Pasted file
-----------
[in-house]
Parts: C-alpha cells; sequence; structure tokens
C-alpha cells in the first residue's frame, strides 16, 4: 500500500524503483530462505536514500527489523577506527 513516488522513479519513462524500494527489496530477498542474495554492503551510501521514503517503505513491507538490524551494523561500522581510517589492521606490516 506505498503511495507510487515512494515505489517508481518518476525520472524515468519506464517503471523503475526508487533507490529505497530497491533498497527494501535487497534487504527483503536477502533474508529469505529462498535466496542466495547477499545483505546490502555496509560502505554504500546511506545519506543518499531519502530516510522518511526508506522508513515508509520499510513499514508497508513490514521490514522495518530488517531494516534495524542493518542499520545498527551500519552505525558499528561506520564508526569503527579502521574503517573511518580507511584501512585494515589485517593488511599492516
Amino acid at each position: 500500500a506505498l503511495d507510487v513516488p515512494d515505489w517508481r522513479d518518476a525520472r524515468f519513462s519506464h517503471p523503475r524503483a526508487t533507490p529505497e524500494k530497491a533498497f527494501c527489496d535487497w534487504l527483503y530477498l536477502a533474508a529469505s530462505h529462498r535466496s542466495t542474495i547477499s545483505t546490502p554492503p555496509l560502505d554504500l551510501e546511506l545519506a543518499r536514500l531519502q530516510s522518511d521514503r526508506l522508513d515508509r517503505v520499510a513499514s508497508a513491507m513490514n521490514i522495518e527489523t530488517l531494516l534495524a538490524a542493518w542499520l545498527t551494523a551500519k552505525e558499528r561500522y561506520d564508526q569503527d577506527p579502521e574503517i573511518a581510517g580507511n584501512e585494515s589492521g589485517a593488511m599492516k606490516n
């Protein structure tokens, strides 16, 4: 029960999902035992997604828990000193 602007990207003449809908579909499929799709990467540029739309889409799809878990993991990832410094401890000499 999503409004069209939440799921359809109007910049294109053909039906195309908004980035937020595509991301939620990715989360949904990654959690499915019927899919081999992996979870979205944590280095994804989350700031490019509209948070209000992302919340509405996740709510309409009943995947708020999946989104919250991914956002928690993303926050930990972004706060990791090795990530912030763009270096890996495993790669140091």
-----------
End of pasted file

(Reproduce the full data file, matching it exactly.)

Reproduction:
[in-house]
Parts: C-alpha cells; sequence; structure tokens
C-alpha cells in the first residue's frame, strides 16, 4: 500500500524503483530462505536514500527489523577506527 513516488522513479519513462524500494527489496530477498542474495554492503551510501521514503517503505513491507538490524551494523561500522581510517589492521606490516 506505498503511495507510487515512494515505489517508481518518476525520472524515468519506464517503471523503475526508487533507490529505497530497491533498497527494501535487497534487504527483503536477502533474508529469505529462498535466496542466495547477499545483505546490502555496509560502505554504500546511506545519506543518499531519502530516510522518511526508506522508513515508509520499510513499514508497508513490514521490514522495518530488517531494516534495524542493518542499520545498527551500519552505525558499528561506520564508526569503527579502521574503517573511518580507511584501512585494515589485517593488511599492516
Amino acid at each position: 500500500a506505498l503511495d507510487v513516488p515512494d515505489w517508481r522513479d518518476a525520472r524515468f519513462s519506464h517503471p523503475r524503483a526508487t533507490p529505497e524500494k530497491a533498497f527494501c527489496d535487497w534487504l527483503y530477498l536477502a533474508a529469505s530462505h529462498r535466496s542466495t542474495i547477499s545483505t546490502p554492503p555496509l560502505d554504500l551510501e546511506l545519506a543518499r536514500l531519502q530516510s522518511d521514503r526508506l522508513d515508509r517503505v520499510a513499514s508497508a513491507m513490514n521490514i522495518e527489523t530488517l531494516l534495524a538490524a542493518w542499520l545498527t551494523a551500519k552505525e558499528r561500522y561506520d564508526q569503527d577506527p579502521e574503517i573511518a581510517g580507511n584501512e585494515s589492521g589485517a593488511m599492516k606490516n
């Protein structure tokens, strides 16, 4: 029960999902035992997604828990000193 602007990207003449809908579909499929799709990467540029739309889409799809878990993991990832410094401890000499 999503409004069209939440799921359809109007910049294109053909039906195309908004980035937020595509991301939620990715989360949904990654959690499915019927899919081999992996979870979205944590280095994804989350700031490019509209948070209000992302919340509405996740709510309409009943995947708020999946989104919250991914956002928690993303926050930990972004706060990791090795990530912030763009270096890996495993790669140091």